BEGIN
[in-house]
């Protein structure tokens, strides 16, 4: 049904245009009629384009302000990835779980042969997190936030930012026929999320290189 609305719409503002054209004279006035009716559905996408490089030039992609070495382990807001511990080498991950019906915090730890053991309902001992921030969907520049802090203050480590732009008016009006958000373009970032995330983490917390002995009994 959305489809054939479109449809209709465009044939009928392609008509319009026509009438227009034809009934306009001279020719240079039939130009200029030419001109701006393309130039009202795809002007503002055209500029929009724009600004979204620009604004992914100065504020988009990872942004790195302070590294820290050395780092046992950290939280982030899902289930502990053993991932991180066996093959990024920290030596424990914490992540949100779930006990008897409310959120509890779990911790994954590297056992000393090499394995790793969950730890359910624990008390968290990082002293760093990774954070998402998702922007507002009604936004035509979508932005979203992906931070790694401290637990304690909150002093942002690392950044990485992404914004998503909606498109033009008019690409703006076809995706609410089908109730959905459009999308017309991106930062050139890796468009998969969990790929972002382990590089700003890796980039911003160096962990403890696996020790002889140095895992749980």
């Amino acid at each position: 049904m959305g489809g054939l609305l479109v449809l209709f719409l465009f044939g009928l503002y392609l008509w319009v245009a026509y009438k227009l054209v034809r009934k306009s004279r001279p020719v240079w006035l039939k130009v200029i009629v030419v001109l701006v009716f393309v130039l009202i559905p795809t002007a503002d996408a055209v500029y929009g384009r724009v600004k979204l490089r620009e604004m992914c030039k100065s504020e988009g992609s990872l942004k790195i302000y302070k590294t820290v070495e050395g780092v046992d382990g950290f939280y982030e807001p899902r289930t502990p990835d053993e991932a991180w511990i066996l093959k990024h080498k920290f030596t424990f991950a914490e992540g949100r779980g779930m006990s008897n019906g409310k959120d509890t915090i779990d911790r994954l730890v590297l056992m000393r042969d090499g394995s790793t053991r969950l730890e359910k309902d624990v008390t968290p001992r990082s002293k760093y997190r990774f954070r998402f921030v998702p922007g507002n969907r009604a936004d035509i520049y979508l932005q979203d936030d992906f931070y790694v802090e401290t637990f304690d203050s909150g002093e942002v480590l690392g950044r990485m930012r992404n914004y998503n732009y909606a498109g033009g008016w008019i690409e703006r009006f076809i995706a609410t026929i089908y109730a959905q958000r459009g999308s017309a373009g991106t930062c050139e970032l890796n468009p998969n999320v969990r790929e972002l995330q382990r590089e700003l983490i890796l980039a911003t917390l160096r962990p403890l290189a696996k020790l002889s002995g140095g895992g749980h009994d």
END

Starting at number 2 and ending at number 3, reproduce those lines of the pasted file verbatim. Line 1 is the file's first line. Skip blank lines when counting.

């Protein structure tokens, strides 16, 4: 049904245009009629384009302000990835779980042969997190936030930012026929999320290189 609305719409503002054209004279006035009716559905996408490089030039992609070495382990807001511990080498991950019906915090730890053991309902001992921030969907520049802090203050480590732009008016009006958000373009970032995330983490917390002995009994 959305489809054939479109449809209709465009044939009928392609008509319009026509009438227009034809009934306009001279020719240079039939130009200029030419001109701006393309130039009202795809002007503002055209500029929009724009600004979204620009604004992914100065504020988009990872942004790195302070590294820290050395780092046992950290939280982030899902289930502990053993991932991180066996093959990024920290030596424990914490992540949100779930006990008897409310959120509890779990911790994954590297056992000393090499394995790793969950730890359910624990008390968290990082002293760093990774954070998402998702922007507002009604936004035509979508932005979203992906931070790694401290637990304690909150002093942002690392950044990485992404914004998503909606498109033009008019690409703006076809995706609410089908109730959905459009999308017309991106930062050139890796468009998969969990790929972002382990590089700003890796980039911003160096962990403890696996020790002889140095895992749980």
């Amino acid at each position: 049904m959305g489809g054939l609305l479109v449809l209709f719409l465009f044939g009928l503002y392609l008509w319009v245009a026509y009438k227009l054209v034809r009934k306009s004279r001279p020719v240079w006035l039939k130009v200029i009629v030419v001109l701006v009716f393309v130039l009202i559905p795809t002007a503002d996408a055209v500029y929009g384009r724009v600004k979204l490089r620009e604004m992914c030039k100065s504020e988009g992609s990872l942004k790195i302000y302070k590294t820290v070495e050395g780092v046992d382990g950290f939280y982030e807001p899902r289930t502990p990835d053993e991932a991180w511990i066996l093959k990024h080498k920290f030596t424990f991950a914490e992540g949100r779980g779930m006990s008897n019906g409310k959120d509890t915090i779990d911790r994954l730890v590297l056992m000393r042969d090499g394995s790793t053991r969950l730890e359910k309902d624990v008390t968290p001992r990082s002293k760093y997190r990774f954070r998402f921030v998702p922007g507002n969907r009604a936004d035509i520049y979508l932005q979203d936030d992906f931070y790694v802090e401290t637990f304690d203050s909150g002093e942002v480590l690392g950044r990485m930012r992404n914004y998503n732009y909606a498109g033009g008016w008019i690409e703006r009006f076809i995706a609410t026929i089908y109730a959905q958000r459009g999308s017309a373009g991106t930062c050139e970032l890796n468009p998969n999320v969990r790929e972002l995330q382990r590089e700003l983490i890796l980039a911003t917390l160096r962990p403890l290189a696996k020790l002889s002995g140095g895992g749980h009994d």